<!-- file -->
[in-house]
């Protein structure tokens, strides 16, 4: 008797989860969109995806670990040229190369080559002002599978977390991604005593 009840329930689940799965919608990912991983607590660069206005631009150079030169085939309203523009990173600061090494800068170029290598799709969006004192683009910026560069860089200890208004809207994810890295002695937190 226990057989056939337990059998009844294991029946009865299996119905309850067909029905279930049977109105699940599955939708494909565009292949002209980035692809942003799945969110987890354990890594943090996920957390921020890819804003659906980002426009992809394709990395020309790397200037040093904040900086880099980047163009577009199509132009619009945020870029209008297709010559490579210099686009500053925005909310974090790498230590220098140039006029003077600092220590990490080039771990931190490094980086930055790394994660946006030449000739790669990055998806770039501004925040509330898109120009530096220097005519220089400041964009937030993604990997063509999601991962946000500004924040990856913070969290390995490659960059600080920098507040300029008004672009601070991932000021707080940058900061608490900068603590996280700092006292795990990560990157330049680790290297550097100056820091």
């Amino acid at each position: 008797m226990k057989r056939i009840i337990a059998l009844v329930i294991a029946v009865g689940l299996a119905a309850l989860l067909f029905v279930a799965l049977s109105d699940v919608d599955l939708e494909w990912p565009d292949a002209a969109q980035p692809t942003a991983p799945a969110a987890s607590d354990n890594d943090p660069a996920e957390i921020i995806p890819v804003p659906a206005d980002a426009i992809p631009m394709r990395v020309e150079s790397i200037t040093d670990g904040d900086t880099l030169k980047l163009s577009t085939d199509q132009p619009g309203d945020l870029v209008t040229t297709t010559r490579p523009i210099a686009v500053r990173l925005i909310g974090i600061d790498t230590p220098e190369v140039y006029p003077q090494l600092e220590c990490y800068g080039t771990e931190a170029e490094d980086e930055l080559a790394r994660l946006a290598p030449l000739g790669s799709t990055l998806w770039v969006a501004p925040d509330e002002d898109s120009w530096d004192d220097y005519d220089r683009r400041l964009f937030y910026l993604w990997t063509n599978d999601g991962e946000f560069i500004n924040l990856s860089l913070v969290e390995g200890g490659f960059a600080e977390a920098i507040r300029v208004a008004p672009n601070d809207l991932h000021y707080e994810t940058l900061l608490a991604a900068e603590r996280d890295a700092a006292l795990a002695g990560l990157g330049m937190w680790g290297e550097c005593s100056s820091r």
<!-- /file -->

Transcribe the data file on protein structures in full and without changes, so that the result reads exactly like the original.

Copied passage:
[in-house]
């Protein structure tokens, strides 16, 4: 008797989860969109995806670990040229190369080559002002599978977390991604005593 009840329930689940799965919608990912991983607590660069206005631009150079030169085939309203523009990173600061090494800068170029290598799709969006004192683009910026560069860089200890208004809207994810890295002695937190 226990057989056939337990059998009844294991029946009865299996119905309850067909029905279930049977109105699940599955939708494909565009292949002209980035692809942003799945969110987890354990890594943090996920957390921020890819804003659906980002426009992809394709990395020309790397200037040093904040900086880099980047163009577009199509132009619009945020870029209008297709010559490579210099686009500053925005909310974090790498230590220098140039006029003077600092220590990490080039771990931190490094980086930055790394994660946006030449000739790669990055998806770039501004925040509330898109120009530096220097005519220089400041964009937030993604990997063509999601991962946000500004924040990856913070969290390995490659960059600080920098507040300029008004672009601070991932000021707080940058900061608490900068603590996280700092006292795990990560990157330049680790290297550097100056820091």
């Amino acid at each position: 008797m226990k057989r056939i009840i337990a059998l009844v329930i294991a029946v009865g689940l299996a119905a309850l989860l067909f029905v279930a799965l049977s109105d699940v919608d599955l939708e494909w990912p565009d292949a002209a969109q980035p692809t942003a991983p799945a969110a987890s607590d354990n890594d943090p660069a996920e957390i921020i995806p890819v804003p659906a206005d980002a426009i992809p631009m394709r990395v020309e150079s790397i200037t040093d670990g904040d900086t880099l030169k980047l163009s577009t085939d199509q132009p619009g309203d945020l870029v209008t040229t297709t010559r490579p523009i210099a686009v500053r990173l925005i909310g974090i600061d790498t230590p220098e190369v140039y006029p003077q090494l600092e220590c990490y800068g080039t771990e931190a170029e490094d980086e930055l080559a790394r994660l946006a290598p030449l000739g790669s799709t990055l998806w770039v969006a501004p925040d509330e002002d898109s120009w530096d004192d220097y005519d220089r683009r400041l964009f937030y910026l993604w990997t063509n599978d999601g991962e946000f560069i500004n924040l990856s860089l913070v969290e390995g200890g490659f960059a600080e977390a920098i507040r300029v208004a008004p672009n601070d809207l991932h000021y707080e994810t940058l900061l608490a991604a900068e603590r996280d890295a700092a006292l795990a002695g990560l990157g330049m937190w680790g290297e550097c005593s100056s820091r």